·   ·   ·   ·   ·   ·   · 

Volume 90, Issue 80

Friday, February 14, 1997

Show Pony


Summoning up a new strange brew

By Paul Fruitman
Gazette Staff

Louis Armstrong once said if people have to ask what jazz is, they'll never really know.

And though I am sure Toronto's Bitches Brew must be connected in some way to Miles Davis, without ever having heard the band before, I still have to ask drummer Jean Martin what its music is all about. That makes me feel a tad ignorant.

Martin's reply is itself quite vague, indicative of the broad scope of Bitches Brew.

"[Describing the music] is kind of a tricky thing," Martin admits. "It's improvised music but a lot of the style and feeling you hear has elements from James Brown, Sly [and the Family Stone], Hendrix and new avant garde stuff."

Bitches Brew, composed of six prominent Toronto jazz musicians, does not so much pay tribute to Davis' timeless album of the same name, as it does to invoke the innovative spirit of incorporating different styles and moods Davis' music employed in the late 1960s through the early '70s.

"If you hear the Miles Davis stuff in that era, it's sort of world music," Martin claims. "Some people say it was the first hip-hop record."

Davis' entire supporting cast on Bitches Brew has since gone on to have accomplished careers in jazz. In that same vein, the members of Bitches Brew all lead their own jazz bands in Toronto and have all shared stage time with jazz heavyweights like John Abercrombie and D.D. Jackson.

Bitches Brew is a chance for Martin, trumpeter Kevin Turcotte, bassist Jim Vivian, keyboardist Andrew Boniwell, saxophonist Rob Frayne and guitarist Tim Postgate, to bring their respective talents to a more open field of experimentation.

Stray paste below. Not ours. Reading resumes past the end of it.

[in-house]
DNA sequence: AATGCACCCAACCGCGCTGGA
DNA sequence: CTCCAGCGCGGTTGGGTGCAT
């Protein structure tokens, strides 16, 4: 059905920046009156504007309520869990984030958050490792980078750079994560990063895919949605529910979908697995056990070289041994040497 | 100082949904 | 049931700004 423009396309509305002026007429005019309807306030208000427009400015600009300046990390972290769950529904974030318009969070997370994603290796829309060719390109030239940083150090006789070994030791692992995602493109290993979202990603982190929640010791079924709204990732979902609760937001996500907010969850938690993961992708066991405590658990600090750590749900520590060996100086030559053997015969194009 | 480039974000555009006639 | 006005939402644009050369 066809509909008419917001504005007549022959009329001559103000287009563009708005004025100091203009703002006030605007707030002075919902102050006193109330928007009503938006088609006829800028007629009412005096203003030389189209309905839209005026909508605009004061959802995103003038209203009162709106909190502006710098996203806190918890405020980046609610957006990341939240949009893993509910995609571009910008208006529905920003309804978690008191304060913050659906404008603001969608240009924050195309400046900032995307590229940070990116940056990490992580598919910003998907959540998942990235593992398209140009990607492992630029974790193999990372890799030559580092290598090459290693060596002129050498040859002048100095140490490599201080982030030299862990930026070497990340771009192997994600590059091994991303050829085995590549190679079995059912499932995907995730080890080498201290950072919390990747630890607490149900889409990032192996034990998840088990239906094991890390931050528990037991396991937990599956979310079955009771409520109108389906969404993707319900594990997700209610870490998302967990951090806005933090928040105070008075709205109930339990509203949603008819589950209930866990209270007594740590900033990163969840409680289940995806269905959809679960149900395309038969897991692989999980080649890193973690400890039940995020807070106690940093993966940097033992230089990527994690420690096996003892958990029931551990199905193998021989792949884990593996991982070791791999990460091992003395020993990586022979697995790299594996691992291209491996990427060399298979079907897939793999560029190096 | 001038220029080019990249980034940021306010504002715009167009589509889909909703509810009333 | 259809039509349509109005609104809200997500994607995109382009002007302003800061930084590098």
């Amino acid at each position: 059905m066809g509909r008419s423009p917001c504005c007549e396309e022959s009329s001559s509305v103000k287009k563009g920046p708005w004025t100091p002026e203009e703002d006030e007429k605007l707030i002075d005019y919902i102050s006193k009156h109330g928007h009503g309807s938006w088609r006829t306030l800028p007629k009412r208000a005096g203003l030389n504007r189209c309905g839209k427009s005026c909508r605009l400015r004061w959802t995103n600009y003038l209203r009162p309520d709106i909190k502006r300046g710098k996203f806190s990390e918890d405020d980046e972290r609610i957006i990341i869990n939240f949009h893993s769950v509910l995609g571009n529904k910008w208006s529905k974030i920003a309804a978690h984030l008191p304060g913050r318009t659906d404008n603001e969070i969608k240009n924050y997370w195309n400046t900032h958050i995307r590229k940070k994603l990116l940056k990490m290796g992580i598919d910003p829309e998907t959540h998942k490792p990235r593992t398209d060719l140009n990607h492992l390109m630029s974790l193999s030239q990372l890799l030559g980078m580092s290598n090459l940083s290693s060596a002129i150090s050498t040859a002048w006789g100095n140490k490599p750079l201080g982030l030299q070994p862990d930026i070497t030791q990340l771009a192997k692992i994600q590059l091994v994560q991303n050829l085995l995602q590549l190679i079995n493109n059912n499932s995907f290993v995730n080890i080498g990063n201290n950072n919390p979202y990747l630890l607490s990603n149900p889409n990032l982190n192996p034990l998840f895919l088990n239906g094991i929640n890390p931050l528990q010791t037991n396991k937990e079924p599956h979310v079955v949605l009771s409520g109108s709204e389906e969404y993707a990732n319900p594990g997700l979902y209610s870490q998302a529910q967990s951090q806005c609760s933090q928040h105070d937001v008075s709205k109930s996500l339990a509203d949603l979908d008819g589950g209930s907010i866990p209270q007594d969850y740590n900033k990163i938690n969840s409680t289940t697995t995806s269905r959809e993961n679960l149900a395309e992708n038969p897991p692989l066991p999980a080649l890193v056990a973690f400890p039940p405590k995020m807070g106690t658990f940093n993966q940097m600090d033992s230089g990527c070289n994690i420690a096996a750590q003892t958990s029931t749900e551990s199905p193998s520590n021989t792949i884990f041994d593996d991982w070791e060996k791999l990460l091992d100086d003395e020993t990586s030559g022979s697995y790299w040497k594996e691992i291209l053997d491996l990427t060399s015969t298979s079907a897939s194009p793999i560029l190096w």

"Once in while we'll put together a few dates," Martin explains. "There's no restrictions. It's a loose environment to be playing in."

Martin also says the interaction between musicians is improving greatly with each performance together – to the point where Bitches Brew is fusing its own musical voice.

"The language of the group is getting better and better. People can cue different things," Martin says.

"We're starting to have concepts that we can create. We're basically taking sketches, like Miles did in his big period, and playing them in our special way."

Bitches Brew is among a small number of jazz bands, which include One Step Beyond and the Shuffle Demons, which can hold down performances in clubs and bars. According to Martin, this is due in part to the excitement and fervor which surrounds the music of Bitches Brew.

"I think people love improvising," he says. "Even people who really don't like jazz, when they hear this music. . . well, it doesn't sound like pop but it has the same sort of energy."

©Gazette file photo
Jean Martin,

drummer and leader of Bitches Brew.

To Contact The Entertainment Department: gazent@julian.uwo.ca

Copyright © The Gazette 1997